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Latinx community remains underrepresented in television, UCLA report finds

Although minority representation in the television industry is improving, the Latinx community is still severely underrepresented, according to a new diversity report. The study, which was published by UCLA on Tuesday, looked at 461 scripted cable, broadcast and digital television shows from 2019 and 2020.

“Despite the promising trends in on-screen diversity recorded in this report, much work remains to be done in solving Hollywood’s diversity problem,” the study said. “Even as people of color collectively make progress in front of the camera, specific racial/ethnic groups such as Latinx, Asian, and Native persons continue to be severely underrepresented among television leads and among other top roles.”

“And though the trends generally point in the right direction for people of color among television’s writers, directors, and show creators, people of color have considerable ground to cover before they reach proportionate representation among the talent who shape the stories that air and stream on the small screen.”

The report, which historically tracks television statistics and trends by season, found that even though the Hispanic and Latinx community make up almost 18.5% of America’s population, Latinx actors made up only 5.5% of total digital roles, 5.7% of cable roles and 6.3% of broadcast roles from 2019 to 2020.

The margin grew even smaller when researchers considered lead roles — Latinx and Hispanic actors starred in 4.7% of digital scripted shows, 3.9% of cable scripted shows and 7.1% of broadcast scripted shows. 

The study found that in the past six years there has been a “steady increase in overall cast diversity across all three platform types.” But these increases are largely for Black or multiracial roles, with Latinx roles remaining “underrepresented,” according to researchers. 

Meanwhile, audiences responded better to broadcast shows with more diverse casts and crew, UCLA data found. All audiences gave cable shows with casts “that were at least 41 percent minority” the highest ratings, according to the report, and Black and Latinx households gave the highest ratings to shows where at least 41% of the credited writers were people of color.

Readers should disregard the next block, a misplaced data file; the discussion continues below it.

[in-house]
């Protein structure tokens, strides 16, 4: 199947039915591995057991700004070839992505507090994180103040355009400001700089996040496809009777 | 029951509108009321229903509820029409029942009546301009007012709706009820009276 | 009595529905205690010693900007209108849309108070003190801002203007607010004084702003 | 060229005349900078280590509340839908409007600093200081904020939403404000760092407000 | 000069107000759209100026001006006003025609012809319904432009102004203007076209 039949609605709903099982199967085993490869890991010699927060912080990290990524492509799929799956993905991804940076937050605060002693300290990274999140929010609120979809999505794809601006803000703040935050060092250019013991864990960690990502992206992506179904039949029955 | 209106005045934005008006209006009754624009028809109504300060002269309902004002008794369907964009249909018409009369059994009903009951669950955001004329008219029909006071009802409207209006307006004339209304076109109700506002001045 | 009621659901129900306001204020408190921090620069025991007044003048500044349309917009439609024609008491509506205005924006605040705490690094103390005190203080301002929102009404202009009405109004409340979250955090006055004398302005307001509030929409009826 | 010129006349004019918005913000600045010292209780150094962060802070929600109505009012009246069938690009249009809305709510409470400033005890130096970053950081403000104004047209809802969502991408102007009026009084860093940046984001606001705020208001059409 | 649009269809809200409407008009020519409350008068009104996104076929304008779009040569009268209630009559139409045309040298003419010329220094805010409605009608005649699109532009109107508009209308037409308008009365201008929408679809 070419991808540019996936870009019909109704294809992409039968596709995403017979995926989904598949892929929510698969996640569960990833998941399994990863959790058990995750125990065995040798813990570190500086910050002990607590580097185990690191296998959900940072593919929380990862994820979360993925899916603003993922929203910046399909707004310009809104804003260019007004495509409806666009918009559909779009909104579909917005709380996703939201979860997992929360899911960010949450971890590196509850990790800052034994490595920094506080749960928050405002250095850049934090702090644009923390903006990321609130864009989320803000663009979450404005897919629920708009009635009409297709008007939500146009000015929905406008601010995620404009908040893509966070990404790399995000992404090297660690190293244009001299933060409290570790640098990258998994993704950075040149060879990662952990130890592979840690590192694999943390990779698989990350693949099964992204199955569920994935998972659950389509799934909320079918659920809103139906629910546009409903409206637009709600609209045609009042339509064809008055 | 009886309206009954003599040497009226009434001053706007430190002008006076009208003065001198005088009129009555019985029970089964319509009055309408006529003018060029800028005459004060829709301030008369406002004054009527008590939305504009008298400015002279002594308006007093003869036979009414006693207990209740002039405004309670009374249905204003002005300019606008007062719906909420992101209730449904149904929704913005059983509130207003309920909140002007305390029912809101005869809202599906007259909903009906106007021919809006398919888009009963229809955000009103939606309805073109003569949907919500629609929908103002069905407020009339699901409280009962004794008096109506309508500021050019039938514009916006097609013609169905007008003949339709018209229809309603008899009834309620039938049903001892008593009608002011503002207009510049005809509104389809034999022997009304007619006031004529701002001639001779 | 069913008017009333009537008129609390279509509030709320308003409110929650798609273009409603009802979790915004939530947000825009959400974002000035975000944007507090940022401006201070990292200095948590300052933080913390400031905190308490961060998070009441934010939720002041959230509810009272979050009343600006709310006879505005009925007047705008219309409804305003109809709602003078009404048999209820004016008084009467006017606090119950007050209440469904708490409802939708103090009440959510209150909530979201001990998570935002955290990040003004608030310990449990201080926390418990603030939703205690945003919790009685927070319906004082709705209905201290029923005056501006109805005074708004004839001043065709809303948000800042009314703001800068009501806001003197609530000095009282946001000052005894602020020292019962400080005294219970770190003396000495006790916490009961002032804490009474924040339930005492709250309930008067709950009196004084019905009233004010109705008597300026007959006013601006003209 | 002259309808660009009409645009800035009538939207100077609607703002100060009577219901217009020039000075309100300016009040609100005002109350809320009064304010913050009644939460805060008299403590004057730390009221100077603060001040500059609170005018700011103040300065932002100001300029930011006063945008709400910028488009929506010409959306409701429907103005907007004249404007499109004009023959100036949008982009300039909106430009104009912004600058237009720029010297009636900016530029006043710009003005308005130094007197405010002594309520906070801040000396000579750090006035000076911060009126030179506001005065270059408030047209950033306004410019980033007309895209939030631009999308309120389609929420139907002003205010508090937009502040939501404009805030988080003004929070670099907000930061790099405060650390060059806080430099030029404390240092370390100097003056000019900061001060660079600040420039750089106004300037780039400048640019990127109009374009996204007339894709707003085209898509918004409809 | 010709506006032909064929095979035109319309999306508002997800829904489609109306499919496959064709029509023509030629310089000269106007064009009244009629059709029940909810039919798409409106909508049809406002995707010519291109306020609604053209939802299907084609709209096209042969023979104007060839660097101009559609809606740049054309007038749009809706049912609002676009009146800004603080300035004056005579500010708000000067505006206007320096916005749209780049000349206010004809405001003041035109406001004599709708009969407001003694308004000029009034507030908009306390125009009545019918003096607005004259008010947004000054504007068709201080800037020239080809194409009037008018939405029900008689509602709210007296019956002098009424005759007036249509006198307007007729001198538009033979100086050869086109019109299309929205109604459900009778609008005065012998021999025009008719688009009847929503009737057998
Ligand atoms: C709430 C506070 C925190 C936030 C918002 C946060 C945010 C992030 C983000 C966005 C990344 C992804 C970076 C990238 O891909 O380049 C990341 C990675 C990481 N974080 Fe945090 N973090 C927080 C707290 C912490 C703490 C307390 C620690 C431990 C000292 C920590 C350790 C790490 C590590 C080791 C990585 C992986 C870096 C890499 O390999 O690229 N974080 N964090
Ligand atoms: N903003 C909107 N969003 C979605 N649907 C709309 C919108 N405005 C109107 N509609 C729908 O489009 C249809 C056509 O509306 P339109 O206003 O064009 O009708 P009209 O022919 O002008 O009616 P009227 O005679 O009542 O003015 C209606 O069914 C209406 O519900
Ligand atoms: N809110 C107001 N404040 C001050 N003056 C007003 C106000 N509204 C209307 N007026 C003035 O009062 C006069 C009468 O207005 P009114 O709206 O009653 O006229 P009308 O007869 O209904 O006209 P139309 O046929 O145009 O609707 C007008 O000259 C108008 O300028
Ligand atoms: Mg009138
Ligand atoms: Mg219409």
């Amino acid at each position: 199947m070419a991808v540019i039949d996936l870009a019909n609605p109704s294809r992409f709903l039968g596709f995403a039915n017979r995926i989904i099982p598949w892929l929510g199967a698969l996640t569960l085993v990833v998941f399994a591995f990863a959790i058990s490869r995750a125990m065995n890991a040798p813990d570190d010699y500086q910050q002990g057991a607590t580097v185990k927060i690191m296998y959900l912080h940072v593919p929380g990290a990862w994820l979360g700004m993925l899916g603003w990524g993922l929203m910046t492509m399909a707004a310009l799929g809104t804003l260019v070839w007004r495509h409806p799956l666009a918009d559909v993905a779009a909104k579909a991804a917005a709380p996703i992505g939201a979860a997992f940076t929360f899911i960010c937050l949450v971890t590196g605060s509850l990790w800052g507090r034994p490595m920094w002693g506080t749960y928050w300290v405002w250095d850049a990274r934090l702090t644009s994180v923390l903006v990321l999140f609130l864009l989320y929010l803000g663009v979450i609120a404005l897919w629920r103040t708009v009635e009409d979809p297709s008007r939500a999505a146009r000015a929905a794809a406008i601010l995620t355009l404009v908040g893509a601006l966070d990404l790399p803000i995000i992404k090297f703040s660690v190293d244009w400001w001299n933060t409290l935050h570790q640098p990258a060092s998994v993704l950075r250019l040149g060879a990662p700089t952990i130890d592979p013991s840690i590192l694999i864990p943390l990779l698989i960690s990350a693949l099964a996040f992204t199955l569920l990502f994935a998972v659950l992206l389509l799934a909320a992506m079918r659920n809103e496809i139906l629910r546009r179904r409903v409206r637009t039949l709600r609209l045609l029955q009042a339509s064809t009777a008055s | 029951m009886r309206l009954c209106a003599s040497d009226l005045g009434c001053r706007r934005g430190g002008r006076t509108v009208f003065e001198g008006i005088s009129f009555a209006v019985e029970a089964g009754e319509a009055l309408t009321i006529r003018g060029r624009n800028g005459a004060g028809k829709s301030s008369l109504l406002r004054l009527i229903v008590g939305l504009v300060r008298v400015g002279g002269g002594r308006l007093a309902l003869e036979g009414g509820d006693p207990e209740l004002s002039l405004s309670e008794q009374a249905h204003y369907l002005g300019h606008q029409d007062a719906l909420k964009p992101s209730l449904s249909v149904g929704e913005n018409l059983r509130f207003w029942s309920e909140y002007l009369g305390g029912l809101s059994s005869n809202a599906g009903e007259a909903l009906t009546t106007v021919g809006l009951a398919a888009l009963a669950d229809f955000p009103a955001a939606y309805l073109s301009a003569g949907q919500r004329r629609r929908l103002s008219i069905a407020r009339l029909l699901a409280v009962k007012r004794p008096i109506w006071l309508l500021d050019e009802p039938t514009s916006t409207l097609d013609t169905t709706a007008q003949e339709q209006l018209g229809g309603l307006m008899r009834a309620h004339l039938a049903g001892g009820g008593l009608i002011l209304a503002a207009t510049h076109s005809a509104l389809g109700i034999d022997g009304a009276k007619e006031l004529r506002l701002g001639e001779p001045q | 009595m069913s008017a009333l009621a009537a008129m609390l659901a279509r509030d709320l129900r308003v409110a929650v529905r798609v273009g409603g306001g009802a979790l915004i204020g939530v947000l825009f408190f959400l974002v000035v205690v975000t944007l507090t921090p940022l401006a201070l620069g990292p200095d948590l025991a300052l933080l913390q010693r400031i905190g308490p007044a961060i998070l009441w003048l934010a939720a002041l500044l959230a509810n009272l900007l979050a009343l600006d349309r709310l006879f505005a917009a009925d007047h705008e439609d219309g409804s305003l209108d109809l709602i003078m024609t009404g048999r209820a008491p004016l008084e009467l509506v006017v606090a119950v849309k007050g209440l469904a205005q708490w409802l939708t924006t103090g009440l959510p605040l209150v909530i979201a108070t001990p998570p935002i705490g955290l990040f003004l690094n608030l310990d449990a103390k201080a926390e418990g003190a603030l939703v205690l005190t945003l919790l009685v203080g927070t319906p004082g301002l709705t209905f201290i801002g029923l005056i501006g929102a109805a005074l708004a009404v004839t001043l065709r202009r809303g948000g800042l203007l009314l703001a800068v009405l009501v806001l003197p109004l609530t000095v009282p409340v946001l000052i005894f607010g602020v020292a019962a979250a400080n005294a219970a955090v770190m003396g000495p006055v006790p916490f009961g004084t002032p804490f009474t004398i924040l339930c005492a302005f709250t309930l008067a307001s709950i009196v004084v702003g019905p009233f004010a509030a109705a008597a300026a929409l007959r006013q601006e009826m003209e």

Shows with diverse cast members also received the most attention on social media, the report said. Broadcast shows with 31-40% of its cast members identifying as people of color saw the most audience interaction on Instagram and Facebook, while on Twitter, shows with 41-50% minority cast members received the most attention.

Social media engagement was also high for cable shows with majority-minority casts. However, audience interaction with digital scripted shows was more mixed — on Instagram, audience interaction peaked for shows with less than 11% minority casts, the report found.

“We have seen this appetite for diverse content repeated over the history of our analyses,” Darnell Hunt, co-author of the report and UCLA’s dean of social sciences, said in a release Tuesday. “The fact that shows with diverse writers rooms did well last year also illustrates that audiences are looking for authentic portrayals.”

The report highlights that studio and network executive suites remain primarily White. As these roles are integral to green-lighting and funding projects that will end up on tv screens, researchers maintain that television’s growth will continue slowly until these roles are diversified. 

“Only when women and people of color are integrated into these defining spaces — and in meaningful proportions — will Hollywood truly solve its diversity problem,” the study said. 

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